The original text:
A gentleman is, rather than does. He is interested in nothing in a
professional way. He is allowed to cultivate hobbies, even
eccentricities, but must not practise a vocation. He must know how to
ride and shoot and cast a fly. He should have relatives in the army
and navy and at least one connection in the diplomatic service. But
there are weaknesses in the English gentleman’s ability to rule us
today. He usually knows nothing of political economy and less about
how foreign countries are governed. He does not respect learning and
prefers ’sport ’. The problem set for society is not the virtues of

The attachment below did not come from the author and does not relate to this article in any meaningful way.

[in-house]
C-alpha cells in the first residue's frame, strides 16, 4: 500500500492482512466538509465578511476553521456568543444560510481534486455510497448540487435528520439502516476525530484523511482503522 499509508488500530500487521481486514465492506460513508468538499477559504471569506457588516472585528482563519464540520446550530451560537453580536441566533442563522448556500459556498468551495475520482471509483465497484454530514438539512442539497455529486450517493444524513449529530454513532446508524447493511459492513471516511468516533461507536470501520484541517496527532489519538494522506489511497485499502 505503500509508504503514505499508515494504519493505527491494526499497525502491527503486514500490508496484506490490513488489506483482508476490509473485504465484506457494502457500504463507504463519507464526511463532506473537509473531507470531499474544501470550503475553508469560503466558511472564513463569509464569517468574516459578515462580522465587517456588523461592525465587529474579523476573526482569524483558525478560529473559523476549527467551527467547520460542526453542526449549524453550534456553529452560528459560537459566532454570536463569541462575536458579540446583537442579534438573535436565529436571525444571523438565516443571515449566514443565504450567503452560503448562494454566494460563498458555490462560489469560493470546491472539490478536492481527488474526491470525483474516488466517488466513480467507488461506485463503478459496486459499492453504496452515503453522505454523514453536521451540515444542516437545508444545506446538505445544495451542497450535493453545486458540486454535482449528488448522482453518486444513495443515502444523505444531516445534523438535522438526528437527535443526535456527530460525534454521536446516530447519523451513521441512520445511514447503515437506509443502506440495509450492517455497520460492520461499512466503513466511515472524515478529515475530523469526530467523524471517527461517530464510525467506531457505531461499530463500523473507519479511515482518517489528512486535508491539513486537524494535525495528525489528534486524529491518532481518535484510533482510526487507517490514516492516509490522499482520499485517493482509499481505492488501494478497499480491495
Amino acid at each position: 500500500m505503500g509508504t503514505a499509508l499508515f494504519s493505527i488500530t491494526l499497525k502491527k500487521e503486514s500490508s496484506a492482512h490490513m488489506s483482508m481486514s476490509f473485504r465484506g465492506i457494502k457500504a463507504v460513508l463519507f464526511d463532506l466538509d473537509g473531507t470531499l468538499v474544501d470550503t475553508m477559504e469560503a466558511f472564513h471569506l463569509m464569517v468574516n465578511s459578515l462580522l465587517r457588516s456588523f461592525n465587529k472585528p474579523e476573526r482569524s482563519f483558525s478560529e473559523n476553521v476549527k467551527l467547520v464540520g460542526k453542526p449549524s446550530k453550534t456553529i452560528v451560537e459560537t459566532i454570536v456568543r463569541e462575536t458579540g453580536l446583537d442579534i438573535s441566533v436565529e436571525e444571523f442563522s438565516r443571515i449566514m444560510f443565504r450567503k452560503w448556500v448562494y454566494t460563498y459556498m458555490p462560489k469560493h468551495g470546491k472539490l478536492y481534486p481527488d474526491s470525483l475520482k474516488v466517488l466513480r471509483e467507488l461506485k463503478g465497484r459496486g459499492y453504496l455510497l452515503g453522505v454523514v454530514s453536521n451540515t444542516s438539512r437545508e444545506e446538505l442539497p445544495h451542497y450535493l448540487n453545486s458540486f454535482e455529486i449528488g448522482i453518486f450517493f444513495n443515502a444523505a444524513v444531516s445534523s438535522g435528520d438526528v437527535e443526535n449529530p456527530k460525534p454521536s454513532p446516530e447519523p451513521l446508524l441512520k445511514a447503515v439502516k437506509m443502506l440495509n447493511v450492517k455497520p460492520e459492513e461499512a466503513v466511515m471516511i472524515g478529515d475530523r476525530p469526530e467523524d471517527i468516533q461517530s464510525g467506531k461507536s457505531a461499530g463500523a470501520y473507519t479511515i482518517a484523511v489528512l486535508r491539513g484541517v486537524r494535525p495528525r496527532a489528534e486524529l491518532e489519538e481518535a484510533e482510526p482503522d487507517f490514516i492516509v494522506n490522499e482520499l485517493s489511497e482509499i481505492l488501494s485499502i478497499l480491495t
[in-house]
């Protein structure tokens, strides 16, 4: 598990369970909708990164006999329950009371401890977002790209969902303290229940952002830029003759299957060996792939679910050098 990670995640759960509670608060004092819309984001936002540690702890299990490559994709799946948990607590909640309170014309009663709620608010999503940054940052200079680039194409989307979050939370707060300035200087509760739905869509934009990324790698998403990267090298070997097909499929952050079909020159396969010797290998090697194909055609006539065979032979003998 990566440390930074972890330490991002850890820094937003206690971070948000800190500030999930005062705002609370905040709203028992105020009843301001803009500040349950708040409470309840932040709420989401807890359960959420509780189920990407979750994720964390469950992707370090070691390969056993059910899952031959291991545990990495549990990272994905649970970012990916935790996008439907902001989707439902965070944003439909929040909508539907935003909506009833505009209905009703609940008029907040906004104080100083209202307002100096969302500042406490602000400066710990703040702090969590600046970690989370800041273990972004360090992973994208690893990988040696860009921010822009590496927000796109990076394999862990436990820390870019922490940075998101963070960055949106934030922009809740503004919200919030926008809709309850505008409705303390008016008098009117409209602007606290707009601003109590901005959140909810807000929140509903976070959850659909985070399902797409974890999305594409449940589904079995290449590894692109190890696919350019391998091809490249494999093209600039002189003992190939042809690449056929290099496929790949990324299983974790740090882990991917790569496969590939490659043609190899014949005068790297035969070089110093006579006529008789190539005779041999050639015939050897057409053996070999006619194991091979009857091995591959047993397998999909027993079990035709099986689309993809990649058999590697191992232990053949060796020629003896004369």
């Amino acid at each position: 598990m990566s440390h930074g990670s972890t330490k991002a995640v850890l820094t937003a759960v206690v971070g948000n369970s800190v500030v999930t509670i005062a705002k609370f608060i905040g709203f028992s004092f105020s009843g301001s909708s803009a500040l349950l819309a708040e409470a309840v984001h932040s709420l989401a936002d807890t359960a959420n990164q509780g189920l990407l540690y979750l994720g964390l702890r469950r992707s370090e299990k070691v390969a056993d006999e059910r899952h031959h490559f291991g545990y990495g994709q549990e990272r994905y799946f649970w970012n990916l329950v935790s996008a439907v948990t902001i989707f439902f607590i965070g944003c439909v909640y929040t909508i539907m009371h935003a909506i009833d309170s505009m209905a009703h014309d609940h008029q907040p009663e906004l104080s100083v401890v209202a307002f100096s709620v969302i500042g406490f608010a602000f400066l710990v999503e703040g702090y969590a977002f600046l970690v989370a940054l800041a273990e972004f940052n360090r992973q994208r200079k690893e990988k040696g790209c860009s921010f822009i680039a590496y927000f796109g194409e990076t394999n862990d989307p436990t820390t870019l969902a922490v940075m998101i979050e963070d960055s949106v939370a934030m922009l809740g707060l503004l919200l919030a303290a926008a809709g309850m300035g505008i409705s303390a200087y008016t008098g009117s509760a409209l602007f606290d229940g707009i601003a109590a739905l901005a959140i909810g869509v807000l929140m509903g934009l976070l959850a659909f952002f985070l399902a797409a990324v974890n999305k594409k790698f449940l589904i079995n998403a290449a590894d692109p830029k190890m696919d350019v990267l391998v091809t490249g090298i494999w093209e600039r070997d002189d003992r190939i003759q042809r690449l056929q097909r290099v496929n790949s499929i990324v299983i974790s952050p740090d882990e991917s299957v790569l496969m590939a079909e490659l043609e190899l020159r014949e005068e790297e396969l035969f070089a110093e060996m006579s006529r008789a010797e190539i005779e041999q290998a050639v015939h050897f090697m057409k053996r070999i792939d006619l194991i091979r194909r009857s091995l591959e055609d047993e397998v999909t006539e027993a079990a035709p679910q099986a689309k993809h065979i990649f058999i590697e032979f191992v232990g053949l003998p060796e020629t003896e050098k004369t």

the type so much as its adequacy for its function, and here grave
difficulties arise. He refuses to consider sufficiently the wants of
the customer, who must buy, not the thing he desires but the thing the
English gentleman wants to sell.
My question are about the last sentence. I’ve numerated my questions as below.
He refuses to consider sufficiently the wants of the customer, who must buy, not the thing  he desires but the thing the English gentleman wants to sell.
 He refers to the gentleman, right?
 “who must buy” is the non-restrictive clause for “the customer“
 “he” refers to “the customer” here.
 How is “not the thing he desires” related to other parts in the sentence (ignoring the parallel “but the thing...” part afterwards)?
Your answers to ,  and  are correct.
Not A but B describes what the customer ‘must buy’ – not what he wants but what the ‘gentleman’ wants to sell to him.